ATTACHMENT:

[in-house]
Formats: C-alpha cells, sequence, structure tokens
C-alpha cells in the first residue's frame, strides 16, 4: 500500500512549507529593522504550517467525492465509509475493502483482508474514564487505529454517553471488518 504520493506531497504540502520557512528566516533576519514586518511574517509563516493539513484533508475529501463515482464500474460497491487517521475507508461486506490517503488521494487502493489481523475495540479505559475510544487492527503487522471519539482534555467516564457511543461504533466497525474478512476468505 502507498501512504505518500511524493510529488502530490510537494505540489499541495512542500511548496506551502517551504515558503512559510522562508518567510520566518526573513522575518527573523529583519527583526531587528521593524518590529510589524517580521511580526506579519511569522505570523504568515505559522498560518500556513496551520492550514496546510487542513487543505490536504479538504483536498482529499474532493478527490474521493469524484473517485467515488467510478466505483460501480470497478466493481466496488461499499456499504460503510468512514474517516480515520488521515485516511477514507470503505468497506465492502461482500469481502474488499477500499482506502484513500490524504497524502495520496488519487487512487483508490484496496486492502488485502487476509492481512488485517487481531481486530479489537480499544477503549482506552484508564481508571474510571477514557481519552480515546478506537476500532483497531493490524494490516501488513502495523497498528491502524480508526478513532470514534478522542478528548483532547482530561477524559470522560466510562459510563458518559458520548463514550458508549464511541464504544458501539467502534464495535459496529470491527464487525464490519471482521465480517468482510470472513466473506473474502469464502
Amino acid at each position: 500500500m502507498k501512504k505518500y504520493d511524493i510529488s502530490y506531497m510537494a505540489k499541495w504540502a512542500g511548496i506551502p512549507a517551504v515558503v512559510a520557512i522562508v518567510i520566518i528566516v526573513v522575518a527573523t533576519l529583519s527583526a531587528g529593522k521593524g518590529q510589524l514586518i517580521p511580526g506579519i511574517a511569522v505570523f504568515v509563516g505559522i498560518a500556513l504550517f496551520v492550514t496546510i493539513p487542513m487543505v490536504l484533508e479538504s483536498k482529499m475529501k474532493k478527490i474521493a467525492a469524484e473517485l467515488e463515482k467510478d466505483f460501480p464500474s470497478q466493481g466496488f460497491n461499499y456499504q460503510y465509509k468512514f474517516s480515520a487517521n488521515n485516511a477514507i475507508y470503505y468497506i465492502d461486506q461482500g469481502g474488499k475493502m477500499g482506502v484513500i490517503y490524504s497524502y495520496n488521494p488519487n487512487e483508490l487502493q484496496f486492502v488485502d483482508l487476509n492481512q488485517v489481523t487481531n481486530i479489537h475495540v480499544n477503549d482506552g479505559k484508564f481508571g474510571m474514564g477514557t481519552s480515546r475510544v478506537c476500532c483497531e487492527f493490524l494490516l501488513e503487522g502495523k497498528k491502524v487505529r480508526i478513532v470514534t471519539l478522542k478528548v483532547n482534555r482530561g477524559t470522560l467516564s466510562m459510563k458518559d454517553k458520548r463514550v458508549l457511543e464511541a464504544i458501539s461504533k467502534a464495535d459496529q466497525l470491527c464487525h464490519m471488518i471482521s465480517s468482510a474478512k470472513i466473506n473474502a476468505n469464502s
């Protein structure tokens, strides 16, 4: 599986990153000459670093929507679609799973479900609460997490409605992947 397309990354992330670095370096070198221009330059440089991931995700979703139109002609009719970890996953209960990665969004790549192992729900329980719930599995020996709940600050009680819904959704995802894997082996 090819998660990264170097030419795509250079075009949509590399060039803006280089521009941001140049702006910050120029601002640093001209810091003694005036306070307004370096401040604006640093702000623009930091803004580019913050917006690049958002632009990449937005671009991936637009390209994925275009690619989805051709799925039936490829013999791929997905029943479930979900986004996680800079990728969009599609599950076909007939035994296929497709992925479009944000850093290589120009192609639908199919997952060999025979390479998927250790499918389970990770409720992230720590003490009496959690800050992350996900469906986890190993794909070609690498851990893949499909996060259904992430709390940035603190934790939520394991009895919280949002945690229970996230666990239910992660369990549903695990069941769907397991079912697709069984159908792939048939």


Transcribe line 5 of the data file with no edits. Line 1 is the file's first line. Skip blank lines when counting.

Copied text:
């Protein structure tokens, strides 16, 4: 599986990153000459670093929507679609799973479900609460997490409605992947 397309990354992330670095370096070198221009330059440089991931995700979703139109002609009719970890996953209960990665969004790549192992729900329980719930599995020996709940600050009680819904959704995802894997082996 090819998660990264170097030419795509250079075009949509590399060039803006280089521009941001140049702006910050120029601002640093001209810091003694005036306070307004370096401040604006640093702000623009930091803004580019913050917006690049958002632009990449937005671009991936637009390209994925275009690619989805051709799925039936490829013999791929997905029943479930979900986004996680800079990728969009599609599950076909007939035994296929497709992925479009944000850093290589120009192609639908199919997952060999025979390479998927250790499918389970990770409720992230720590003490009496959690800050992350996900469906986890190993794909070609690498851990893949499909996060259904992430709390940035603190934790939520394991009895919280949002945690229970996230666990239910992660369990549903695990069941769907397991079912697709069984159908792939048939």